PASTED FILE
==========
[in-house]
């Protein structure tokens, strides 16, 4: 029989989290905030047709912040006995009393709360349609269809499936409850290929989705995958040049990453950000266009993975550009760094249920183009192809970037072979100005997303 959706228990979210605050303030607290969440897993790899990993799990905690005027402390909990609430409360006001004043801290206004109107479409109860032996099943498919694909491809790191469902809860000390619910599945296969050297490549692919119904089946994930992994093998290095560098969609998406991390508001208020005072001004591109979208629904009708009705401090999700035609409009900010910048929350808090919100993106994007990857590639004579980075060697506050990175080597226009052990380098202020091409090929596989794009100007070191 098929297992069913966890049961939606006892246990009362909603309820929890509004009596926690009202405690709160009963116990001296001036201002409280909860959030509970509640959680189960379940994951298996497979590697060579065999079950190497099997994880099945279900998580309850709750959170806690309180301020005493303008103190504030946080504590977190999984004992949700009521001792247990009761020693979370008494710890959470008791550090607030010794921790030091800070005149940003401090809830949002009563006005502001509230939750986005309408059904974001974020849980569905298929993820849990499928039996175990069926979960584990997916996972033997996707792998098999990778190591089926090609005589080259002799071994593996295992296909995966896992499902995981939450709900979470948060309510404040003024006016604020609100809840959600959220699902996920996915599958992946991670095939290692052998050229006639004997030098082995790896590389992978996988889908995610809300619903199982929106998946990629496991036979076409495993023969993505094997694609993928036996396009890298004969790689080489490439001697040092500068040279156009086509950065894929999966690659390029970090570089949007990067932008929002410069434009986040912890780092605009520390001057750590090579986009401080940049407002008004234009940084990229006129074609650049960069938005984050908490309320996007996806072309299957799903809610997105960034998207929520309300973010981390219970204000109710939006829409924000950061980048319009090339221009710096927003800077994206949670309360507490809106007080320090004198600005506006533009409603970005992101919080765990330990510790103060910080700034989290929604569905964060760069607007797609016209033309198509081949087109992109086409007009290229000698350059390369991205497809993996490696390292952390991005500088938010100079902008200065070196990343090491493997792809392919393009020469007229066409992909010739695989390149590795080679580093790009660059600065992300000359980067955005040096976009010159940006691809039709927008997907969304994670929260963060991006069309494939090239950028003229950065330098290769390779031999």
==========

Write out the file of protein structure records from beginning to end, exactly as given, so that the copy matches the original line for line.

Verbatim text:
[in-house]
């Protein structure tokens, strides 16, 4: 029989989290905030047709912040006995009393709360349609269809499936409850290929989705995958040049990453950000266009993975550009760094249920183009192809970037072979100005997303 959706228990979210605050303030607290969440897993790899990993799990905690005027402390909990609430409360006001004043801290206004109107479409109860032996099943498919694909491809790191469902809860000390619910599945296969050297490549692919119904089946994930992994093998290095560098969609998406991390508001208020005072001004591109979208629904009708009705401090999700035609409009900010910048929350808090919100993106994007990857590639004579980075060697506050990175080597226009052990380098202020091409090929596989794009100007070191 098929297992069913966890049961939606006892246990009362909603309820929890509004009596926690009202405690709160009963116990001296001036201002409280909860959030509970509640959680189960379940994951298996497979590697060579065999079950190497099997994880099945279900998580309850709750959170806690309180301020005493303008103190504030946080504590977190999984004992949700009521001792247990009761020693979370008494710890959470008791550090607030010794921790030091800070005149940003401090809830949002009563006005502001509230939750986005309408059904974001974020849980569905298929993820849990499928039996175990069926979960584990997916996972033997996707792998098999990778190591089926090609005589080259002799071994593996295992296909995966896992499902995981939450709900979470948060309510404040003024006016604020609100809840959600959220699902996920996915599958992946991670095939290692052998050229006639004997030098082995790896590389992978996988889908995610809300619903199982929106998946990629496991036979076409495993023969993505094997694609993928036996396009890298004969790689080489490439001697040092500068040279156009086509950065894929999966690659390029970090570089949007990067932008929002410069434009986040912890780092605009520390001057750590090579986009401080940049407002008004234009940084990229006129074609650049960069938005984050908490309320996007996806072309299957799903809610997105960034998207929520309300973010981390219970204000109710939006829409924000950061980048319009090339221009710096927003800077994206949670309360507490809106007080320090004198600005506006533009409603970005992101919080765990330990510790103060910080700034989290929604569905964060760069607007797609016209033309198509081949087109992109086409007009290229000698350059390369991205497809993996490696390292952390991005500088938010100079902008200065070196990343090491493997792809392919393009020469007229066409992909010739695989390149590795080679580093790009660059600065992300000359980067955005040096976009010159940006691809039709927008997907969304994670929260963060991006069309494939090239950028003229950065330098290769390779031999």